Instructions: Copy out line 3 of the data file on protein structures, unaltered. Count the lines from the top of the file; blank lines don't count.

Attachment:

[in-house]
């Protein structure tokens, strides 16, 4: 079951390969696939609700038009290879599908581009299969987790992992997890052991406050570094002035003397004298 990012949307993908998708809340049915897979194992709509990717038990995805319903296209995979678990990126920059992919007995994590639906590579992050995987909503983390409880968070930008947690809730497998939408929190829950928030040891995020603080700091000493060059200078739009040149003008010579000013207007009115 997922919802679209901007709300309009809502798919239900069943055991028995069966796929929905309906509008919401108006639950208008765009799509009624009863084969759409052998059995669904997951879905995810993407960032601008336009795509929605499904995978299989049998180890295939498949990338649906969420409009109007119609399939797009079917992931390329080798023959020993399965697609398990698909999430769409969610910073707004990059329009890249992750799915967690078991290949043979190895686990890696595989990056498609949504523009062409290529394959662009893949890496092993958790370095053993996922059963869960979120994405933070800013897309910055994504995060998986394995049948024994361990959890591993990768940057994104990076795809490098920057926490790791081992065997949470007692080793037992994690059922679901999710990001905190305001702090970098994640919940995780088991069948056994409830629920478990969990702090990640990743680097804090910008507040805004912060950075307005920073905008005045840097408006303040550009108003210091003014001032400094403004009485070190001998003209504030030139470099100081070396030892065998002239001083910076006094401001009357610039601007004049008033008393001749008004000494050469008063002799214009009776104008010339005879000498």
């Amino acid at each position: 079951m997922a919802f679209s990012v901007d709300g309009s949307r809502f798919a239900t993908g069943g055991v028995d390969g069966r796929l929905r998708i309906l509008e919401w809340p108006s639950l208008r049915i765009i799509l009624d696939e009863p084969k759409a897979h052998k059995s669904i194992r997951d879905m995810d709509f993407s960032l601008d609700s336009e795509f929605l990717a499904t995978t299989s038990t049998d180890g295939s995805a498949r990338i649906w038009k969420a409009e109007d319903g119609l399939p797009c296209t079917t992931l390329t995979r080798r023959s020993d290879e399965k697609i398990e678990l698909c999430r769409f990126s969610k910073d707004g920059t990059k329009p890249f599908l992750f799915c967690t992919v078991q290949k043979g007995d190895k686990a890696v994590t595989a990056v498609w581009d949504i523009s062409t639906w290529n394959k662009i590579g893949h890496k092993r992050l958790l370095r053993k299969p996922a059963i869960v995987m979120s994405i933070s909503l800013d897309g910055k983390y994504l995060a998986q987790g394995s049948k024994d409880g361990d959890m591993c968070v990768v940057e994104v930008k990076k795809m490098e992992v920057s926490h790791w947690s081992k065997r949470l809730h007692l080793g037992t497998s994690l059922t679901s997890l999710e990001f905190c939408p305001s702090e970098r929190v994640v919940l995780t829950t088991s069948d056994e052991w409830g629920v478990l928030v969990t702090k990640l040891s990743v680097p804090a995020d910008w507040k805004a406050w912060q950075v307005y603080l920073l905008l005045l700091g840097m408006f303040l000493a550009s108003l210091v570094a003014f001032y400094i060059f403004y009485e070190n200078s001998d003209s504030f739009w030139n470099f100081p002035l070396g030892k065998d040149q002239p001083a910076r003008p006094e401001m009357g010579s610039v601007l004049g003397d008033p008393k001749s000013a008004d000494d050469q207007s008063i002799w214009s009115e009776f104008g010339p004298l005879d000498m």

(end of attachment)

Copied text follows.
């Amino acid at each position: 079951m997922a919802f679209s990012v901007d709300g309009s949307r809502f798919a239900t993908g069943g055991v028995d390969g069966r796929l929905r998708i309906l509008e919401w809340p108006s639950l208008r049915i765009i799509l009624d696939e009863p084969k759409a897979h052998k059995s669904i194992r997951d879905m995810d709509f993407s960032l601008d609700s336009e795509f929605l990717a499904t995978t299989s038990t049998d180890g295939s995805a498949r990338i649906w038009k969420a409009e109007d319903g119609l399939p797009c296209t079917t992931l390329t995979r080798r023959s020993d290879e399965k697609i398990e678990l698909c999430r769409f990126s969610k910073d707004g920059t990059k329009p890249f599908l992750f799915c967690t992919v078991q290949k043979g007995d190895k686990a890696v994590t595989a990056v498609w581009d949504i523009s062409t639906w290529n394959k662009i590579g893949h890496k092993r992050l958790l370095r053993k299969p996922a059963i869960v995987m979120s994405i933070s909503l800013d897309g910055k983390y994504l995060a998986q987790g394995s049948k024994d409880g361990d959890m591993c968070v990768v940057e994104v930008k990076k795809m490098e992992v920057s926490h790791w947690s081992k065997r949470l809730h007692l080793g037992t497998s994690l059922t679901s997890l999710e990001f905190c939408p305001s702090e970098r929190v994640v919940l995780t829950t088991s069948d056994e052991w409830g629920v478990l928030v969990t702090k990640l040891s990743v680097p804090a995020d910008w507040k805004a406050w912060q950075v307005y603080l920073l905008l005045l700091g840097m408006f303040l000493a550009s108003l210091v570094a003014f001032y400094i060059f403004y009485e070190n200078s001998d003209s504030f739009w030139n470099f100081p002035l070396g030892k065998d040149q002239p001083a910076r003008p006094e401001m009357g010579s610039v601007l004049g003397d008033p008393k001749s000013a008004d000494d050469q207007s008063i002799w214009s009115e009776f104008g010339p004298l005879d000498m």